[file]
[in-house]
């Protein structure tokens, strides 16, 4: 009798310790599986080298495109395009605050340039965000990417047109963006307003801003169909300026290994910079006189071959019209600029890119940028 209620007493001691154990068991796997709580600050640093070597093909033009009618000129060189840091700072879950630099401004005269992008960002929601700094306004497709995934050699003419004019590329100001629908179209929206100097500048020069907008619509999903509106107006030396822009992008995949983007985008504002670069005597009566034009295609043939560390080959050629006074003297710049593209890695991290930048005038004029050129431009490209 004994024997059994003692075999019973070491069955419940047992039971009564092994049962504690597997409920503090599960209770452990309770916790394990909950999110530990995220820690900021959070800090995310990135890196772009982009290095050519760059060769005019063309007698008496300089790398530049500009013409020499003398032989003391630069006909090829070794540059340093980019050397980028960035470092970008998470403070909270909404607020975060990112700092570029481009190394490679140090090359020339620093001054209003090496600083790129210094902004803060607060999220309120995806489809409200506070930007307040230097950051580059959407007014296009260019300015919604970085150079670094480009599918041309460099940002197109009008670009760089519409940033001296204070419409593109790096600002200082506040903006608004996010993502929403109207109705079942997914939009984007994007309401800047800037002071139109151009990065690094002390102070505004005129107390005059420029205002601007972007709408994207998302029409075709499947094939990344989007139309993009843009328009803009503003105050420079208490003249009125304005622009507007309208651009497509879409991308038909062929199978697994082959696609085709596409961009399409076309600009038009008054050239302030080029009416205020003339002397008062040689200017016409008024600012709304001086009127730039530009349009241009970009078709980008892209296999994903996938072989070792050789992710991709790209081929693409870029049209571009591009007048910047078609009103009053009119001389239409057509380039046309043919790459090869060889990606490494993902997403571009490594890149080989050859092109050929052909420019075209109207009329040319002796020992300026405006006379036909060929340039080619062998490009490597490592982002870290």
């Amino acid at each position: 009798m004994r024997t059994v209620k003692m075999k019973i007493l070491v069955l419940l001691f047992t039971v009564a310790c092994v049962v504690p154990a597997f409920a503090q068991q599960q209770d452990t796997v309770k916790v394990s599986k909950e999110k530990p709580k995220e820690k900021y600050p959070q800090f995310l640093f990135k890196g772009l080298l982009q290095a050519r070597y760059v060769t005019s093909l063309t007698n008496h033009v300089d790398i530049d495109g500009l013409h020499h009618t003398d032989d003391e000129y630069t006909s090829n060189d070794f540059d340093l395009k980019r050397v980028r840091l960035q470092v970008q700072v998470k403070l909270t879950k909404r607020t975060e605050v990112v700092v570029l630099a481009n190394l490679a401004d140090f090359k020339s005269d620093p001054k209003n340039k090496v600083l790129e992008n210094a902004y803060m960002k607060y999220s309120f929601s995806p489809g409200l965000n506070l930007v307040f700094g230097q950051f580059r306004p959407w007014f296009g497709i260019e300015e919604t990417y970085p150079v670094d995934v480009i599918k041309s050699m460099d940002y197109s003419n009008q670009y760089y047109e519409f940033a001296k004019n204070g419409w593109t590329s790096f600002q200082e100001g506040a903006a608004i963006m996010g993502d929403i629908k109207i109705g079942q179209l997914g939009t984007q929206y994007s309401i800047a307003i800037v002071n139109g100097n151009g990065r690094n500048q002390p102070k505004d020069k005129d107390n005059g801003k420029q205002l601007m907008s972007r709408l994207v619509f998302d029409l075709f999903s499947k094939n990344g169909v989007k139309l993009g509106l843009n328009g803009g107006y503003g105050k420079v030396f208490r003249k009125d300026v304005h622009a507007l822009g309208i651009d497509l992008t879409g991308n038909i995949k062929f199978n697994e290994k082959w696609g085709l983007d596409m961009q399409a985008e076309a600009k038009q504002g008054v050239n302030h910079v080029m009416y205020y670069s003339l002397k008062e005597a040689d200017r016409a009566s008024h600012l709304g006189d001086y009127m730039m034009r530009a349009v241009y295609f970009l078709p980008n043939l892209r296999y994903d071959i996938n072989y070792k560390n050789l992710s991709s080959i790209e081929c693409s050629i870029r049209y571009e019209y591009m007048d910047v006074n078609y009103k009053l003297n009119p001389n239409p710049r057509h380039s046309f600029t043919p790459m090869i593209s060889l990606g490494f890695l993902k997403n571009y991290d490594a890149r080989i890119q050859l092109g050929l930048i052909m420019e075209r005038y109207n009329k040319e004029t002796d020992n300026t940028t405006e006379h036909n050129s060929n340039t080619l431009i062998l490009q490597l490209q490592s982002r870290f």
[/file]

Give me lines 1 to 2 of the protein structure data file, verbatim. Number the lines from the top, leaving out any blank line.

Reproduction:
[in-house]
């Protein structure tokens, strides 16, 4: 009798310790599986080298495109395009605050340039965000990417047109963006307003801003169909300026290994910079006189071959019209600029890119940028 209620007493001691154990068991796997709580600050640093070597093909033009009618000129060189840091700072879950630099401004005269992008960002929601700094306004497709995934050699003419004019590329100001629908179209929206100097500048020069907008619509999903509106107006030396822009992008995949983007985008504002670069005597009566034009295609043939560390080959050629006074003297710049593209890695991290930048005038004029050129431009490209 004994024997059994003692075999019973070491069955419940047992039971009564092994049962504690597997409920503090599960209770452990309770916790394990909950999110530990995220820690900021959070800090995310990135890196772009982009290095050519760059060769005019063309007698008496300089790398530049500009013409020499003398032989003391630069006909090829070794540059340093980019050397980028960035470092970008998470403070909270909404607020975060990112700092570029481009190394490679140090090359020339620093001054209003090496600083790129210094902004803060607060999220309120995806489809409200506070930007307040230097950051580059959407007014296009260019300015919604970085150079670094480009599918041309460099940002197109009008670009760089519409940033001296204070419409593109790096600002200082506040903006608004996010993502929403109207109705079942997914939009984007994007309401800047800037002071139109151009990065690094002390102070505004005129107390005059420029205002601007972007709408994207998302029409075709499947094939990344989007139309993009843009328009803009503003105050420079208490003249009125304005622009507007309208651009497509879409991308038909062929199978697994082959696609085709596409961009399409076309600009038009008054050239302030080029009416205020003339002397008062040689200017016409008024600012709304001086009127730039530009349009241009970009078709980008892209296999994903996938072989070792050789992710991709790209081929693409870029049209571009591009007048910047078609009103009053009119001389239409057509380039046309043919790459090869060889990606490494993902997403571009490594890149080989050859092109050929052909420019075209109207009329040319002796020992300026405006006379036909060929340039080619062998490009490597490592982002870290």